Costs soar for National Guard training overhaul
After struggling for more than a year and a half to condense the training process, Guard leaders have managed to chop months off the time citizen soldiers must spend away from their jobs and families due to deployments to Iraq or Afghanistan.
Until early 2007, Guard combat brigades were training for up to six months — much of it away from home — and then would spend 12 months to 15 months in the war zone. The average time has been slashed to a bit more than 13 months, including about a month of training at home, another 40 to 70 days at the formal Army training center and roughly 10 months on the battlefront.
Spurred on by the Pentagon's promise that Guard deployments would be limited to one year, military leaders pledged to spread some of the required pre-deployment war preparation into the soldiers' routine weekend and weeklong training exercises each year.
That would allow soldiers to train, get required medical tests and do some paperwork while at home for much of the 12 months prior to heading to one of 10 mobilization centers for their final prewar training and equipment.
Depending on the size and type of unit, soldiers now are spending anywhere from two weeks to more than two months at the mobilization center, where they get their final, most up-to-date training. The last weeks could include the latest data on counterinsurgency efforts and methods to find and defeat roadside bombs, as well as instruction on new weapons or the latest mine-resistant vehicles.
The spike in spending will fund the hiring of roughly 2,000 trainers for the Guard who will be needed to ensure that the Guard members get as much training as they can during that one-year period before they mobilize. Already, according to Col. Rob Moore, chief of training for the Army National Guard, nearly 1,500 of those slots have been filled.
Moore said it will cost at least $128 million this year to hire the additional trainers and set up a small command unit in each state and U.S. territory. All those units, which comprise a small number of people who are in charge of the trainers, already have been created.
As of now, he said, many of the trainers are in place. But because the active duty Army also has units constantly training to go to war, there is a huge demand for trainers and the services have been competing for them.
In addition, the Guard has spent about $5 million to buy cell phones, laptop computers and other supplies for each state.
"We're really doing this on the cheap," said Moore, who added that the current funding only allows units to begin training for their deployment a year before they are scheduled to go. It would be better, he said, if they could begin two years before deployment.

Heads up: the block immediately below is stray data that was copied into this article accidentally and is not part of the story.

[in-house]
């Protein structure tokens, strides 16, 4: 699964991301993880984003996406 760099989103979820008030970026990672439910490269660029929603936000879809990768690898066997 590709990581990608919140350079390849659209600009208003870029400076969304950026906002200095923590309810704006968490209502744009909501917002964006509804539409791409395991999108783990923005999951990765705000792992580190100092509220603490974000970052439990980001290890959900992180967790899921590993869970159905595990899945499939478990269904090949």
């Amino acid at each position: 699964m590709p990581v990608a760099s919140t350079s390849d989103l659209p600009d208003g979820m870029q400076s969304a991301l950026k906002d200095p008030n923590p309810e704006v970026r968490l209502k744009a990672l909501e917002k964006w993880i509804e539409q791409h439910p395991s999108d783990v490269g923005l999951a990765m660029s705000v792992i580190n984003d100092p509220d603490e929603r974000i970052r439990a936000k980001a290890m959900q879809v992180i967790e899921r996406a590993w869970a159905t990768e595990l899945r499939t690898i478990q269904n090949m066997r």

To do the full training required, he said, would nearly double the cost to about $250 million.
Early last year, military leaders warned that making the new training program work would require time, money and much more coordination among beleaguered states that already desperately swap equipment to handle hurricanes and other disasters.
"It took a little while to get the plans out and just how we were going to do this," Lt. Gen. Clyde Vaughn, the Director of the Army National Guard, said in an interview. Now, he said, the changes are moving forward well, and states "are gathering confidence in the program."
According to Brig. Gen. C. Stewart Rodeheaver, 75 days is about the longest training session needed at the mobilization centers, and that would involve either high-tech or full combat operations instruction for a brigade or aviation unit going to either Iraq or Afghanistan.
Rodeheaver, who as deputy commander at First Army oversees the training and mobilization of Guard forces, said the average training time is 40 to 45 days. And some smaller, specialized units — such as a postal company — may require even less.
One of the biggest changes, Rodeheaver said, has been to improve coordination with the states to schedule training when the unit is all together and the equipment is ready.
In previous years, training had to be delayed or repeated at times because all the equipment or personnel slots were not filled.
"A year ago, we didn't even have the equipment to move to the units," Vaughn said in an interview in his Pentagon office. "Modern equipment was in such short supply." Now, while there is still not enough to fully equip every unit, there is enough for the training, he said.
Even now, there may be some variations in the states, as Guard units begin preparing to go to Iraq and Afghanistan in the next year.
In some states, said Vaughn, the adjutant generals want to spread the training throughout the year, adding a few days to the regular weekend stints and extending the annual two-week session to three weeks.
In other cases, however, he said employers have urged the military to consolidate the training and do one longer session just before the soldiers leave for the mobilization centers.
"Some employers want a clean break," said Vaughn, adding that they don't want to have their employees keep leaving and returning for chunks of time over a 12-month period.
As of Aug. 12, First Army, which has more than 8,800 trainers working at the 10 mobilization centers, has trained nearly 79,000 troops, of which nearly 60,000 are Army Guard and Reserve soldiers. The others include Air Force, Navy and Marine forces, as well as some 1,500 Canadian troops.
Officials said they expect to train another 23,000 by the end of the fiscal year, Sept. 30. The mobilization centers are located across the country, including heavily used sites at Camp Shelby, Miss., and Fort McCoy, Wis. The trainers can provide between three to 10 weeks of training depending on the size and type of unit heading to the war front.